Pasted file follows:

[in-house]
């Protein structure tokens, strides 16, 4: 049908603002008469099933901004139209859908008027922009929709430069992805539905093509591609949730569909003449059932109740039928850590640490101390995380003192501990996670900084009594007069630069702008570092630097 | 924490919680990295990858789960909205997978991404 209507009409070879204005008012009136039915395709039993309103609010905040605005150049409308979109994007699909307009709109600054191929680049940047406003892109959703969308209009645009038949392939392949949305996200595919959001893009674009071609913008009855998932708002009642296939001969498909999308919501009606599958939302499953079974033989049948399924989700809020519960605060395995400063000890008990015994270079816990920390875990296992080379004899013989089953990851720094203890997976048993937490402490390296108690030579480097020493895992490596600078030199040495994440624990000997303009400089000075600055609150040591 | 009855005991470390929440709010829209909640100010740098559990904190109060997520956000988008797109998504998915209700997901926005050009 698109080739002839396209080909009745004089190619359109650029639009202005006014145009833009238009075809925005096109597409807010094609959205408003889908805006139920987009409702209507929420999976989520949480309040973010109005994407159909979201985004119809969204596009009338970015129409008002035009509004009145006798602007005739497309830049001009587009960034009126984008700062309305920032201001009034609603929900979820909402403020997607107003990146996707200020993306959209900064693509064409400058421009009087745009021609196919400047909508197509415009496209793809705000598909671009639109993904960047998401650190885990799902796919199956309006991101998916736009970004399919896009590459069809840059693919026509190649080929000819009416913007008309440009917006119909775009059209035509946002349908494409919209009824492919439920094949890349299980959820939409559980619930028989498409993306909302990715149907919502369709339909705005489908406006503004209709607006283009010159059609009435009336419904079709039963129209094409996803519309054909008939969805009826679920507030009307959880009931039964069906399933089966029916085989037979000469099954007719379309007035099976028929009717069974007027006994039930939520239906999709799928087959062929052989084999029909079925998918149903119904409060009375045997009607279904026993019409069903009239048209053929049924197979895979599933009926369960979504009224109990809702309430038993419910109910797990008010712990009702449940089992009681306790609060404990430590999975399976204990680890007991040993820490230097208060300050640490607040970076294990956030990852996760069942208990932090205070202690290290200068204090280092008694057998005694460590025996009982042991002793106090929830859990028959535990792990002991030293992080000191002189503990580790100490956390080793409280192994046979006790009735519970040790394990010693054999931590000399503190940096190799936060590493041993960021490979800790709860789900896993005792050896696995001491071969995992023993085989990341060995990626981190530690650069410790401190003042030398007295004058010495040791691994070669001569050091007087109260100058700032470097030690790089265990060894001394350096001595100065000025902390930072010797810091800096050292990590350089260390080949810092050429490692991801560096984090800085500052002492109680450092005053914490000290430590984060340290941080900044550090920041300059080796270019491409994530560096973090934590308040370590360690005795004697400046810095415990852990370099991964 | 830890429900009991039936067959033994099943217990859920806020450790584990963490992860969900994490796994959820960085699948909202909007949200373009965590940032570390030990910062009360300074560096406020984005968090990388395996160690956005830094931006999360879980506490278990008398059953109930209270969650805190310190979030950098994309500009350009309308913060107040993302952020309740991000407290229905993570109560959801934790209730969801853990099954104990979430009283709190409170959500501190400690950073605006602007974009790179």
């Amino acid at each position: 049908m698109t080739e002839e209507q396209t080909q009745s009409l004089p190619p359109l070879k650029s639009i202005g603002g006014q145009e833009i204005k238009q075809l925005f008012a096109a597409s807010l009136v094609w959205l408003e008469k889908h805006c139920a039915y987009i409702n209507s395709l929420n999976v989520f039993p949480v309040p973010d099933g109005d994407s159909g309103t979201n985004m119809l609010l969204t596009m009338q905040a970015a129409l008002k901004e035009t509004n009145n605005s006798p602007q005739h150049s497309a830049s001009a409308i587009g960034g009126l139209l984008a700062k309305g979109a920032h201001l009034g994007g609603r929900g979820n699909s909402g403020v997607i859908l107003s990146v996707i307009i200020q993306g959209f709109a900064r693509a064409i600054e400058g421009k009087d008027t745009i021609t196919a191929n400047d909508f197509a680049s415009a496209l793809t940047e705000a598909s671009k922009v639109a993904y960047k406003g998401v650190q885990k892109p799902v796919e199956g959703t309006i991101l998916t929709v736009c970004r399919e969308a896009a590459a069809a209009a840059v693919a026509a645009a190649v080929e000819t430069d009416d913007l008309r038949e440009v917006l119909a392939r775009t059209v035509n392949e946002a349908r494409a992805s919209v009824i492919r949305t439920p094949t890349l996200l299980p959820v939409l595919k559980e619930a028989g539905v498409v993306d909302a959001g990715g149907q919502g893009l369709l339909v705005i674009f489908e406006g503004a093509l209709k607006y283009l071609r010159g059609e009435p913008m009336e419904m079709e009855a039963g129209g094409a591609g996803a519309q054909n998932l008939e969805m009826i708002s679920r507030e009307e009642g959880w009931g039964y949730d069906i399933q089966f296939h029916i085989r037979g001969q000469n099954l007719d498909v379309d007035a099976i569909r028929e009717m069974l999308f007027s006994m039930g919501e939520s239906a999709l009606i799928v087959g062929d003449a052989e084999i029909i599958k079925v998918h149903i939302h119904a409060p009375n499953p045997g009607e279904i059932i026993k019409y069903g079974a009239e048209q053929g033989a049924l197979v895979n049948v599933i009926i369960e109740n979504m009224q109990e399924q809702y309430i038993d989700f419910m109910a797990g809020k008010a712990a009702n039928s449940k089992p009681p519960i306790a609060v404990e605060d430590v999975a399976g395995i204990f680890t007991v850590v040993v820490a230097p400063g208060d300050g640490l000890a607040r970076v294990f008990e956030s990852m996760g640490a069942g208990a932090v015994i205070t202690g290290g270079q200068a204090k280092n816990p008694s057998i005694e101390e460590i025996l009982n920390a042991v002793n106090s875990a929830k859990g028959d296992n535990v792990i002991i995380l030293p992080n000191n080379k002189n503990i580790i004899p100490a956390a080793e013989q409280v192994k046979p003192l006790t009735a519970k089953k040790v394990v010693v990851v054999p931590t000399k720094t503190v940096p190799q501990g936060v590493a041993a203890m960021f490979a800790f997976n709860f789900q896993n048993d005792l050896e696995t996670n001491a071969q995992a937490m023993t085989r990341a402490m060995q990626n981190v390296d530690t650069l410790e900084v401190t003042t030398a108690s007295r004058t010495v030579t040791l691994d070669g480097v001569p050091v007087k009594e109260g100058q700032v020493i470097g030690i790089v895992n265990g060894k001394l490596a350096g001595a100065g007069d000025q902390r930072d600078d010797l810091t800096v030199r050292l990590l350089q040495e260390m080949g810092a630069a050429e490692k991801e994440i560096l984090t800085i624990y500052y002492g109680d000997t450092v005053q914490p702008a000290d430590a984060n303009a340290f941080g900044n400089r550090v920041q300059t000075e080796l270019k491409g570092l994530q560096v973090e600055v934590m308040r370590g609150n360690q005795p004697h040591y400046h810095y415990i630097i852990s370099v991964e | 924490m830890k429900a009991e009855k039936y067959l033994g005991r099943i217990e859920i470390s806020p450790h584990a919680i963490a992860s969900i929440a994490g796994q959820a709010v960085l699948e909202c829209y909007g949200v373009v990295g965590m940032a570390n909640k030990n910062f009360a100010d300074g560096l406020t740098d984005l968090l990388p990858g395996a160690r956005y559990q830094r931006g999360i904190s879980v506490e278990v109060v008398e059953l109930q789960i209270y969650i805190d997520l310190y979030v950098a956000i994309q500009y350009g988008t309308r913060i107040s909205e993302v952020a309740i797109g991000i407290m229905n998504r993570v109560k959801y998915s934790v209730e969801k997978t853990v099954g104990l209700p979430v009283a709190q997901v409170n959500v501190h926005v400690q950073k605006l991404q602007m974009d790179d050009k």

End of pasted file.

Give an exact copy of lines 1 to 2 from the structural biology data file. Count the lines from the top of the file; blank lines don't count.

[in-house]
């Protein structure tokens, strides 16, 4: 049908603002008469099933901004139209859908008027922009929709430069992805539905093509591609949730569909003449059932109740039928850590640490101390995380003192501990996670900084009594007069630069702008570092630097 | 924490919680990295990858789960909205997978991404 209507009409070879204005008012009136039915395709039993309103609010905040605005150049409308979109994007699909307009709109600054191929680049940047406003892109959703969308209009645009038949392939392949949305996200595919959001893009674009071609913008009855998932708002009642296939001969498909999308919501009606599958939302499953079974033989049948399924989700809020519960605060395995400063000890008990015994270079816990920390875990296992080379004899013989089953990851720094203890997976048993937490402490390296108690030579480097020493895992490596600078030199040495994440624990000997303009400089000075600055609150040591 | 009855005991470390929440709010829209909640100010740098559990904190109060997520956000988008797109998504998915209700997901926005050009 698109080739002839396209080909009745004089190619359109650029639009202005006014145009833009238009075809925005096109597409807010094609959205408003889908805006139920987009409702209507929420999976989520949480309040973010109005994407159909979201985004119809969204596009009338970015129409008002035009509004009145006798602007005739497309830049001009587009960034009126984008700062309305920032201001009034609603929900979820909402403020997607107003990146996707200020993306959209900064693509064409400058421009009087745009021609196919400047909508197509415009496209793809705000598909671009639109993904960047998401650190885990799902796919199956309006991101998916736009970004399919896009590459069809840059693919026509190649080929000819009416913007008309440009917006119909775009059209035509946002349908494409919209009824492919439920094949890349299980959820939409559980619930028989498409993306909302990715149907919502369709339909705005489908406006503004209709607006283009010159059609009435009336419904079709039963129209094409996803519309054909008939969805009826679920507030009307959880009931039964069906399933089966029916085989037979000469099954007719379309007035099976028929009717069974007027006994039930939520239906999709799928087959062929052989084999029909079925998918149903119904409060009375045997009607279904026993019409069903009239048209053929049924197979895979599933009926369960979504009224109990809702309430038993419910109910797990008010712990009702449940089992009681306790609060404990430590999975399976204990680890007991040993820490230097208060300050640490607040970076294990956030990852996760069942208990932090205070202690290290200068204090280092008694057998005694460590025996009982042991002793106090929830859990028959535990792990002991030293992080000191002189503990580790100490956390080793409280192994046979006790009735519970040790394990010693054999931590000399503190940096190799936060590493041993960021490979800790709860789900896993005792050896696995001491071969995992023993085989990341060995990626981190530690650069410790401190003042030398007295004058010495040791691994070669001569050091007087109260100058700032470097030690790089265990060894001394350096001595100065000025902390930072010797810091800096050292990590350089260390080949810092050429490692991801560096984090800085500052002492109680450092005053914490000290430590984060340290941080900044550090920041300059080796270019491409994530560096973090934590308040370590360690005795004697400046810095415990852990370099991964 | 830890429900009991039936067959033994099943217990859920806020450790584990963490992860969900994490796994959820960085699948909202909007949200373009965590940032570390030990910062009360300074560096406020984005968090990388395996160690956005830094931006999360879980506490278990008398059953109930209270969650805190310190979030950098994309500009350009309308913060107040993302952020309740991000407290229905993570109560959801934790209730969801853990099954104990979430009283709190409170959500501190400690950073605006602007974009790179």